AP photographer got photo of Obama, Jan Brewer because 'I had my radar up'
msnbc.com | TVNewser
Associated Press photojournalist Haraz Ghanbari says he noticed Arizona Gov. Jan Brewer holding an envelope marked "Mr. President" as she waited to meet President Barack Obama on the tarmac during his visit to her state last week. So Ghanbari stuck around after other photographers went to another area, and he caught an "animated conversation" between the two in which Brewer held her finger up to the president. "I had my radar up. I knew her stance on immigration and his stance on immigration, so I thought this could be interesting. I just stayed there with my camera,” Ghanbari says. He got the only photo, says Washington Assistant Chief of Bureau for Photos J. David Ake, "because he followed the first rule of covering the president, 'Never take your lens off of the man when he is in public.' "
TVNewser says an internal memo at CNN, which dropped the AP's service in 2010, told staff not to use the photo in any way: "Do not even hold up a newspaper in which the photo is published.”
Indeed, anchors on CNN's “Early Start” had to rely on a video that only showed the tops of Obama and Brewer's heads, while anchors narrated:
Zoraida Sambolin: “Tension on the tarmac: President Obama and Arizona Gov. Jan Brewer getting into a verbal confrontation about the president as he arrived in Phoenix on Air Force One. At one point we see Brewer pointing her finger at him.”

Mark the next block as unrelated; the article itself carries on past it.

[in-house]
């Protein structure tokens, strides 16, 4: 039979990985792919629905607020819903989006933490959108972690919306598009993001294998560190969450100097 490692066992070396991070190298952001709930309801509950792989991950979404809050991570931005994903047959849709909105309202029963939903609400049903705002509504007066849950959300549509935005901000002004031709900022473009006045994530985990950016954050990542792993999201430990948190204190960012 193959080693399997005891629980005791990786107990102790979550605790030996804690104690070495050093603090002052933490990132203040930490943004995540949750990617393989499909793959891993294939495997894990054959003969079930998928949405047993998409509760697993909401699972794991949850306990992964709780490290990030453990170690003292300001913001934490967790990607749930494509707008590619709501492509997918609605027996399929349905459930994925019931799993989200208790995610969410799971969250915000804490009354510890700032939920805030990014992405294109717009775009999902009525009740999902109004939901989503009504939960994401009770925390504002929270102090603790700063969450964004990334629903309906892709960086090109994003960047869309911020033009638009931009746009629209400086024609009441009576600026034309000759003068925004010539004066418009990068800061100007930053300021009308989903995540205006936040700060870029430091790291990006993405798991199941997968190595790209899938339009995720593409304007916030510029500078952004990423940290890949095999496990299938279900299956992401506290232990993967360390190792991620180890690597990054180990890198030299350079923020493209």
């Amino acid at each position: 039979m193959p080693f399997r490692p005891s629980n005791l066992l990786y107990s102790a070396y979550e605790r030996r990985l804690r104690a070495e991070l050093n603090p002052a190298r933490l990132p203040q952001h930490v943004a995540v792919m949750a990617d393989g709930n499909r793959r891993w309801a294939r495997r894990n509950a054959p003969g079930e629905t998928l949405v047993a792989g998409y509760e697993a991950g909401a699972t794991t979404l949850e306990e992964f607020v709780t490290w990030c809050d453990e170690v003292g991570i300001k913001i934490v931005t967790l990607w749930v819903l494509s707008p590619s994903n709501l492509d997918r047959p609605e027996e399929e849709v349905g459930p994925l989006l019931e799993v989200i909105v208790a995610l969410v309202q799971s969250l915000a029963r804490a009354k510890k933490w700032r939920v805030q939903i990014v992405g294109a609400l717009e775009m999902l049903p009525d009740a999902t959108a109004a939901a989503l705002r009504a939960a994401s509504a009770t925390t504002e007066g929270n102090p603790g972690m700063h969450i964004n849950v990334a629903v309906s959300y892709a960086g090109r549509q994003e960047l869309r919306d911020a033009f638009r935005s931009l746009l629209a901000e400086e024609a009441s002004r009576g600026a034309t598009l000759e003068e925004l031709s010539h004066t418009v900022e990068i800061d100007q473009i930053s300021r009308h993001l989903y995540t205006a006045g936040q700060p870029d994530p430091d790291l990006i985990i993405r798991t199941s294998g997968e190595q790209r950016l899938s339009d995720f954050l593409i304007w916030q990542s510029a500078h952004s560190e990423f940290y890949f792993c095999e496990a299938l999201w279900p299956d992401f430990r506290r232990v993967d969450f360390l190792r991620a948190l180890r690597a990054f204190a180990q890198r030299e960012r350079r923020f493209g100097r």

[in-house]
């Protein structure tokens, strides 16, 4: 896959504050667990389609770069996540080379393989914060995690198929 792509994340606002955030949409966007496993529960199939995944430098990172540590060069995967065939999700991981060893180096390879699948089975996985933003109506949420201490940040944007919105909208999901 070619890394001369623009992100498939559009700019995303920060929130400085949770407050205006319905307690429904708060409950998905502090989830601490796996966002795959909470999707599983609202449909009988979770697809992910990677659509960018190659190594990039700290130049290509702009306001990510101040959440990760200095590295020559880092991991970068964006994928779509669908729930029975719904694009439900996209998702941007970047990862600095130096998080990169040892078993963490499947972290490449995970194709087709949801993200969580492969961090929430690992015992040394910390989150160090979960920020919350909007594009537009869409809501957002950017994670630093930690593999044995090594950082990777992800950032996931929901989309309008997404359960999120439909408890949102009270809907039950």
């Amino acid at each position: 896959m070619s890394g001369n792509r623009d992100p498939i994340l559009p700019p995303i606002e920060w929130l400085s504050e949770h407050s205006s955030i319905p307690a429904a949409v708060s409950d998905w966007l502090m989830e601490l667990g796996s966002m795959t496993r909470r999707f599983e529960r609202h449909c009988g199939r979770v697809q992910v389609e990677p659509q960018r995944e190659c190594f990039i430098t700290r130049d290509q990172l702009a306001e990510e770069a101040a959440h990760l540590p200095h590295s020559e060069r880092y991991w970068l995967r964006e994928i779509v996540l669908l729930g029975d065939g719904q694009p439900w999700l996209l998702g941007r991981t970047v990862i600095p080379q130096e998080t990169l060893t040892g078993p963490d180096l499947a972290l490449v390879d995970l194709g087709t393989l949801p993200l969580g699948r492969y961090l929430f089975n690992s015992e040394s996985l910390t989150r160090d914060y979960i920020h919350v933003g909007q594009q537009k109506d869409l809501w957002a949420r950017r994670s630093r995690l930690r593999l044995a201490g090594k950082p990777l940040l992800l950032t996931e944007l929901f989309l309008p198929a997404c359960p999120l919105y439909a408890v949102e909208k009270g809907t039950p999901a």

Ashleigh Banfield: “It's hard to see because they're behind the limo, but people who were there say that this was awkward.”
Hard to see? Try impossible.
Another story on CNN.com used a photo of Obama walking away from Air Force One, with this caption: “President Obama had an intense encounter with Gov. Jan Brewer before joining his motorcade Wednesday in Arizona.”
AP spokesman Paul Colford noted the dilemma:
It was interesting to see the tough spot CNN was in after the Brewer-Obama exchange on the tarmac. While broadcasters that take AP services showed Ghanbari's exclusive AP photo repeatedly as they reported on the confrontation or interviewed the governor, CNN – with no AP stills or AP video available -- had to rely on lifeless file video for illustration.
Yet another dramatic reminder for CNN of AP's value -- and what they're missing, competitively.